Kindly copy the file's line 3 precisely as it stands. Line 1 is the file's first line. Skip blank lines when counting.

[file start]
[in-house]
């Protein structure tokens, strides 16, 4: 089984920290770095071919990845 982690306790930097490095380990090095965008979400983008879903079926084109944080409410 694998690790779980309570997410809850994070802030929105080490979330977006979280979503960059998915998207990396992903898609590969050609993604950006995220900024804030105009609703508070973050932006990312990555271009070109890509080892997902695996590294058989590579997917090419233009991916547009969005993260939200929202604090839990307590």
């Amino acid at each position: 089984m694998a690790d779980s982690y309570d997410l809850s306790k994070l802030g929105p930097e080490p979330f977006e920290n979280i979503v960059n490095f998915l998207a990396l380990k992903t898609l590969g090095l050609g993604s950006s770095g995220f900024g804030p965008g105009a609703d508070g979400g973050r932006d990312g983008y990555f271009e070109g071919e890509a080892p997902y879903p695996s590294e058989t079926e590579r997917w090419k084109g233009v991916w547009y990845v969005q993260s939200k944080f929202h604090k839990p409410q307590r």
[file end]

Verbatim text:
């Amino acid at each position: 089984m694998a690790d779980s982690y309570d997410l809850s306790k994070l802030g929105p930097e080490p979330f977006e920290n979280i979503v960059n490095f998915l998207a990396l380990k992903t898609l590969g090095l050609g993604s950006s770095g995220f900024g804030p965008g105009a609703d508070g979400g973050r932006d990312g983008y990555f271009e070109g071919e890509a080892p997902y879903p695996s590294e058989t079926e590579r997917w090419k084109g233009v991916w547009y990845v969005q993260s939200k944080f929202h604090k839990p409410q307590r």